Monday, August 10, 2009

Videojournalist Arrested While Shooting Healthcare Protest

Those Congressional healthcare reform public forums are getting ugly, with protesters disrupting and shouting down legitimate debate, and police being called in to calm things down.

St. Louis Post-Dispatch videojournalist Jake Wagman was arrested while shooting a recent such event, raising an age-old legal issue of photographer/videographer rights. (See Chapter 16 in "Photojournalism: The Professionals' Approach")

You can see Wagman's own video of protesters at a town hall meeting hosted by U.S. Rep. Russ Carnahan, leading up to his arrest, here.

You can read the Post-Dispatch's story about the raucous event here, which includes an account of Wagman's arrest.

[Police spokesperson] Rich Eckhard said Wagman and a P-D photographer were repeatedly asked to back up and stop taking flash photographs because the bursts of light were making it hard for officers to see.

Wagman moved back, then came closer to the officers, he said. Eckhard did not know how close Wagman was to the officers, but said the reporter was asked several times to "stay back."

"We have to maintain the peace, we have to restore order," Eckhard said. "It's not time for debate at that time of the evening when you have assaults and people reacting to assaults."

Arnie Robbins, editor of the Post-Dispatch, issued this statement Friday.

"In arresting our reporter, we think the police overreacted and were overzealous. While we understand that police have difficult jobs and were in a volatile situation, we hope they understand that reporters, too, have difficult jobs and were in a volatile situation."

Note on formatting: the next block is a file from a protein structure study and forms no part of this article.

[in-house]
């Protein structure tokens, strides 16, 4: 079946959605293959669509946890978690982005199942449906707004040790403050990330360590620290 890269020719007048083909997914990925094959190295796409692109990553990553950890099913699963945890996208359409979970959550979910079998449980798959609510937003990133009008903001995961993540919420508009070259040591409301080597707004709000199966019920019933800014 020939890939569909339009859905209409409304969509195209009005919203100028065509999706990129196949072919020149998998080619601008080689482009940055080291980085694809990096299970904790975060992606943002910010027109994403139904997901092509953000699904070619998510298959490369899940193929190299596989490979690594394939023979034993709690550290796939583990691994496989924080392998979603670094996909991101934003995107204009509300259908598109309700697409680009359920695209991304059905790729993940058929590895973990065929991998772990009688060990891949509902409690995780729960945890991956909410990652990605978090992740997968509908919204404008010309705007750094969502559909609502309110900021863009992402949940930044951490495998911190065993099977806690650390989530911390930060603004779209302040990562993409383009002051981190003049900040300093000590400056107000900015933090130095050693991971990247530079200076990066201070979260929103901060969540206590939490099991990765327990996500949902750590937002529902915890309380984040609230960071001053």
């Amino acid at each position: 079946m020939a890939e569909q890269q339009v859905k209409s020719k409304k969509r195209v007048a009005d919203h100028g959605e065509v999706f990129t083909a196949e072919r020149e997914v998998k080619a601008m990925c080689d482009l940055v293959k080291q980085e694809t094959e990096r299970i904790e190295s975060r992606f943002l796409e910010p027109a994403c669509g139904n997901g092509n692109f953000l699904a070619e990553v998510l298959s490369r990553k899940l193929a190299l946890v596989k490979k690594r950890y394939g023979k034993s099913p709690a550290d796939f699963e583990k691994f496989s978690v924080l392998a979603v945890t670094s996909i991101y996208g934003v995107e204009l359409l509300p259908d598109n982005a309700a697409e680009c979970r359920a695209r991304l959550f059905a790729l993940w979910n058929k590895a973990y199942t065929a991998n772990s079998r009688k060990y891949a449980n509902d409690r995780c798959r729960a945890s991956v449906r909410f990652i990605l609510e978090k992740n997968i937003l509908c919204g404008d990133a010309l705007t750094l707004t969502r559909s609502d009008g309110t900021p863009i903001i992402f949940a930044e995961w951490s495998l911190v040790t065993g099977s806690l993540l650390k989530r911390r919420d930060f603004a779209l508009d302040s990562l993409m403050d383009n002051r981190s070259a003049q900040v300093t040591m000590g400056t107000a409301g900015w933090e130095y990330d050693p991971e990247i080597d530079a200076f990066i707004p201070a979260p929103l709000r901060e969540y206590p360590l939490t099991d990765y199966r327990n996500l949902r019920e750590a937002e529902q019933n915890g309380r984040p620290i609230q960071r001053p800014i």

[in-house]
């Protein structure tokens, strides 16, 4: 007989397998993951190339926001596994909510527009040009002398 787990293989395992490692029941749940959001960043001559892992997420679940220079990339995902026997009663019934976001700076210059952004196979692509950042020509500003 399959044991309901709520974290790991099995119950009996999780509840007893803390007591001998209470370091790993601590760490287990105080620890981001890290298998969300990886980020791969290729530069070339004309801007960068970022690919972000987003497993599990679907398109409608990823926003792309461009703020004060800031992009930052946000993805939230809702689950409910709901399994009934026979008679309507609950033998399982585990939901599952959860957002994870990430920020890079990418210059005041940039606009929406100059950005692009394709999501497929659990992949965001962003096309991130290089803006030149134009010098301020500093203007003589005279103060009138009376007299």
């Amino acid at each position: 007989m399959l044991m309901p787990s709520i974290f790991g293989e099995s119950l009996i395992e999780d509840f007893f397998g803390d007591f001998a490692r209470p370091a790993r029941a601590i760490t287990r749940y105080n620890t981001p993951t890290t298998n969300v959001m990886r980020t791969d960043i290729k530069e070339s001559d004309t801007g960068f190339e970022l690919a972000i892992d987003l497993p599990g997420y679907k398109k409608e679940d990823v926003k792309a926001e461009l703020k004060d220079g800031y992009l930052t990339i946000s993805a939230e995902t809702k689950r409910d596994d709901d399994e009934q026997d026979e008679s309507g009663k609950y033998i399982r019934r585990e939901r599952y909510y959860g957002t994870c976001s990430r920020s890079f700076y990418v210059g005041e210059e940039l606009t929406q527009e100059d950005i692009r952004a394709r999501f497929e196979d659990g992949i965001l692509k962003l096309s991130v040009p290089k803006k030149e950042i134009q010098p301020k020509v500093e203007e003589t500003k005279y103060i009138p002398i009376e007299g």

Robbins also said, "On two separate occasions, police asked our reporter to move farther away from the scene. He identified himself and complied -- he was also wearing his press badge clearly visible around his neck. On a third occasion, two police officers asked him to leave.

Before he could explain who he was and that he was standing where two other officers had told him to, a police officer counted to two, handcuffed him and arrested him. Even later, after identifying himself as a Post-Dispatch reporter, the police processed him.

"We absolutely think that our reporter handled himself responsibly. We absolutely do not think that charges are warranted," Robbins added.

Wagman was not using any type of lighting when videotaping. He said he was shooting video near a parking lot of Bernard Middle School when he was asked by a St. Louis County police officer to step back. Wagman, wearing a Post-Dispatch identification card around his neck, asked where he should stand. He was directed to an area of the sidewalk. He complied, he said.

A few minutes later, Wagman said, another officer asked him to move further away from the scene. Wagman identified himself as a reporter and did as he was told, he said.

Then two different officers approached the sidewalk where Wagman stood.

Here is Wagman's account of what happened next:

"A pair of officers began instructing everyone to leave. I asked, 'I'm not sure why I have to go.' (We were, after all, on public property - a school.)

"One of the officers responded, 'You can either leave now or come with me to jail.'

"I attempted to interject. He cut me off. He began counting. I attempted to interject again. I was unsuccessful.

"Once the officer's count reached 'two,' he grabbed my wrists and handcuffed me behind my back. My camera -- which had been recording the conversation - dropped to the ground."
Carlos Miller is a multimedia journalist who was arrested by Miami police after taking photos of them against their wishes, which he believes to be "a clear violation of my First Amendment rights." Since that arrest in Feb. 2007, he has been fighting a lengthy legal battle against the State of Florida to prove his innocence.

Miller wrote about the Wagman arrest on his Website, 'Photography is Not a Crime: It's a First Amendment Right,' where you can find archived accounts of similar situations.

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